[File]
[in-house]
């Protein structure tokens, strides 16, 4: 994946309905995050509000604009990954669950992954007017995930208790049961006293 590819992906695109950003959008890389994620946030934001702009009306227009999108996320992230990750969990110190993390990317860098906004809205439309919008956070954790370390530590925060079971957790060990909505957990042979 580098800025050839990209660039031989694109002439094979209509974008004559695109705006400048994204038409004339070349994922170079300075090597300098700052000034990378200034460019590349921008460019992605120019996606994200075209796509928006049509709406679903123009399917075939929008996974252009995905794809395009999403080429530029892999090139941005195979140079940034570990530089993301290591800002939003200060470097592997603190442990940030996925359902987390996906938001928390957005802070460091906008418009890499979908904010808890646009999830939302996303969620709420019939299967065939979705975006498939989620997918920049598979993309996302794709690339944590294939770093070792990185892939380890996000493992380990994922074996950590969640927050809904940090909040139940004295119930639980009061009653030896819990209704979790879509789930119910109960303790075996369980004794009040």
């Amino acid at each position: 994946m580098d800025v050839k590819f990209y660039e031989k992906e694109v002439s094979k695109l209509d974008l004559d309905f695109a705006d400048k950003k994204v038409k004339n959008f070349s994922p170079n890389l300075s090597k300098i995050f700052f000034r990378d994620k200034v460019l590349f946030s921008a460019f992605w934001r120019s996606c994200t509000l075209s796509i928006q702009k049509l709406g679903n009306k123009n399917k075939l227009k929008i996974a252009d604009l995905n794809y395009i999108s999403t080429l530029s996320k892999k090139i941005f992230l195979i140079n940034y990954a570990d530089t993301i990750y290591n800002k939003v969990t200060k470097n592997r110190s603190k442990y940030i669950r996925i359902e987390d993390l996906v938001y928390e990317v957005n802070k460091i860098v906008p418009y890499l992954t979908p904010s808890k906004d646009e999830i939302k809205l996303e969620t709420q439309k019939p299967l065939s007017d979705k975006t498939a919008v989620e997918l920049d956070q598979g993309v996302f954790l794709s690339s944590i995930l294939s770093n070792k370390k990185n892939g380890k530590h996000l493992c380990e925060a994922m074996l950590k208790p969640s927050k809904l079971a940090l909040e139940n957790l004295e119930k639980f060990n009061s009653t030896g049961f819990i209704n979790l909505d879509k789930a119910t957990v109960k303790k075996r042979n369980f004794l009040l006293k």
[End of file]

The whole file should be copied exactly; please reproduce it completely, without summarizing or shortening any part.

[in-house]
């Protein structure tokens, strides 16, 4: 994946309905995050509000604009990954669950992954007017995930208790049961006293 590819992906695109950003959008890389994620946030934001702009009306227009999108996320992230990750969990110190993390990317860098906004809205439309919008956070954790370390530590925060079971957790060990909505957990042979 580098800025050839990209660039031989694109002439094979209509974008004559695109705006400048994204038409004339070349994922170079300075090597300098700052000034990378200034460019590349921008460019992605120019996606994200075209796509928006049509709406679903123009399917075939929008996974252009995905794809395009999403080429530029892999090139941005195979140079940034570990530089993301290591800002939003200060470097592997603190442990940030996925359902987390996906938001928390957005802070460091906008418009890499979908904010808890646009999830939302996303969620709420019939299967065939979705975006498939989620997918920049598979993309996302794709690339944590294939770093070792990185892939380890996000493992380990994922074996950590969640927050809904940090909040139940004295119930639980009061009653030896819990209704979790879509789930119910109960303790075996369980004794009040």
């Amino acid at each position: 994946m580098d800025v050839k590819f990209y660039e031989k992906e694109v002439s094979k695109l209509d974008l004559d309905f695109a705006d400048k950003k994204v038409k004339n959008f070349s994922p170079n890389l300075s090597k300098i995050f700052f000034r990378d994620k200034v460019l590349f946030s921008a460019f992605w934001r120019s996606c994200t509000l075209s796509i928006q702009k049509l709406g679903n009306k123009n399917k075939l227009k929008i996974a252009d604009l995905n794809y395009i999108s999403t080429l530029s996320k892999k090139i941005f992230l195979i140079n940034y990954a570990d530089t993301i990750y290591n800002k939003v969990t200060k470097n592997r110190s603190k442990y940030i669950r996925i359902e987390d993390l996906v938001y928390e990317v957005n802070k460091i860098v906008p418009y890499l992954t979908p904010s808890k906004d646009e999830i939302k809205l996303e969620t709420q439309k019939p299967l065939s007017d979705k975006t498939a919008v989620e997918l920049d956070q598979g993309v996302f954790l794709s690339s944590i995930l294939s770093n070792k370390k990185n892939g380890k530590h996000l493992c380990e925060a994922m074996l950590k208790p969640s927050k809904l079971a940090l909040e139940n957790l004295e119930k639980f060990n009061s009653t030896g049961f819990i209704n979790l909505d879509k789930a119910t957990v109960k303790k075996r042979n369980f004794l009040l006293k």